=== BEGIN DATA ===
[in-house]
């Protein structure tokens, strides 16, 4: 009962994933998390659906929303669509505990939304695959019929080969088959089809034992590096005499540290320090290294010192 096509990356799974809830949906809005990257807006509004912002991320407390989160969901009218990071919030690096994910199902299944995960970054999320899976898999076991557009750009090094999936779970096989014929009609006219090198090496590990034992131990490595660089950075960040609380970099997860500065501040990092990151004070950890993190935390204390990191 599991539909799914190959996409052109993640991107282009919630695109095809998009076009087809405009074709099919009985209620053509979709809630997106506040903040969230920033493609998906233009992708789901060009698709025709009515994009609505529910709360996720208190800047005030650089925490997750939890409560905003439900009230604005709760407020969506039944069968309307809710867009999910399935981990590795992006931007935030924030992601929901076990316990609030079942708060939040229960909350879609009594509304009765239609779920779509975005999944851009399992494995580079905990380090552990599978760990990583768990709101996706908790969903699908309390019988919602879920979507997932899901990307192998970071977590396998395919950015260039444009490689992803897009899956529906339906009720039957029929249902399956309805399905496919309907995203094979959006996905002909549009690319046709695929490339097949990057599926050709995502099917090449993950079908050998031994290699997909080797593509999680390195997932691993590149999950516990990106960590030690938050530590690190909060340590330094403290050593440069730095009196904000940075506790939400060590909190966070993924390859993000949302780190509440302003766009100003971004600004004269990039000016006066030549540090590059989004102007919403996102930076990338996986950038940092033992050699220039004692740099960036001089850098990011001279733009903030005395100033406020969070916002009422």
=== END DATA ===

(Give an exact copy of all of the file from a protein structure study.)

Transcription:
[in-house]
């Protein structure tokens, strides 16, 4: 009962994933998390659906929303669509505990939304695959019929080969088959089809034992590096005499540290320090290294010192 096509990356799974809830949906809005990257807006509004912002991320407390989160969901009218990071919030690096994910199902299944995960970054999320899976898999076991557009750009090094999936779970096989014929009609006219090198090496590990034992131990490595660089950075960040609380970099997860500065501040990092990151004070950890993190935390204390990191 599991539909799914190959996409052109993640991107282009919630695109095809998009076009087809405009074709099919009985209620053509979709809630997106506040903040969230920033493609998906233009992708789901060009698709025709009515994009609505529910709360996720208190800047005030650089925490997750939890409560905003439900009230604005709760407020969506039944069968309307809710867009999910399935981990590795992006931007935030924030992601929901076990316990609030079942708060939040229960909350879609009594509304009765239609779920779509975005999944851009399992494995580079905990380090552990599978760990990583768990709101996706908790969903699908309390019988919602879920979507997932899901990307192998970071977590396998395919950015260039444009490689992803897009899956529906339906009720039957029929249902399956309805399905496919309907995203094979959006996905002909549009690319046709695929490339097949990057599926050709995502099917090449993950079908050998031994290699997909080797593509999680390195997932691993590149999950516990990106960590030690938050530590690190909060340590330094403290050593440069730095009196904000940075506790939400060590909190966070993924390859993000949302780190509440302003766009100003971004600004004269990039000016006066030549540090590059989004102007919403996102930076990338996986950038940092033992050699220039004692740099960036001089850098990011001279733009903030005395100033406020969070916002009422």